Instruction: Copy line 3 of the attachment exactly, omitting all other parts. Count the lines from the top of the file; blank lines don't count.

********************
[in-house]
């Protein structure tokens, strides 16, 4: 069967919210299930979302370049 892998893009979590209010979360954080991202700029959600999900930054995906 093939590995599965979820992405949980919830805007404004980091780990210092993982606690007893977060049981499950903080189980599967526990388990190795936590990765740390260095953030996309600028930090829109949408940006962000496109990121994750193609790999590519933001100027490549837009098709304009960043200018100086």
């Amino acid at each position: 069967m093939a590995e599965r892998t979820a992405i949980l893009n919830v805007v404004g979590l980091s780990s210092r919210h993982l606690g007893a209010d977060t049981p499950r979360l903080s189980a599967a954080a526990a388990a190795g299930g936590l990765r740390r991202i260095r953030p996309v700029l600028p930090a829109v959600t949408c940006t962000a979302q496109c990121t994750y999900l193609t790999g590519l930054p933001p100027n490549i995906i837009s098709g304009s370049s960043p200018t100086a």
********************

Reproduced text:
């Amino acid at each position: 069967m093939a590995e599965r892998t979820a992405i949980l893009n919830v805007v404004g979590l980091s780990s210092r919210h993982l606690g007893a209010d977060t049981p499950r979360l903080s189980a599967a954080a526990a388990a190795g299930g936590l990765r740390r991202i260095r953030p996309v700029l600028p930090a829109v959600t949408c940006t962000a979302q496109c990121t994750y999900l193609t790999g590519l930054p933001p100027n490549i995906i837009s098709g304009s370049s960043p200018t100086a």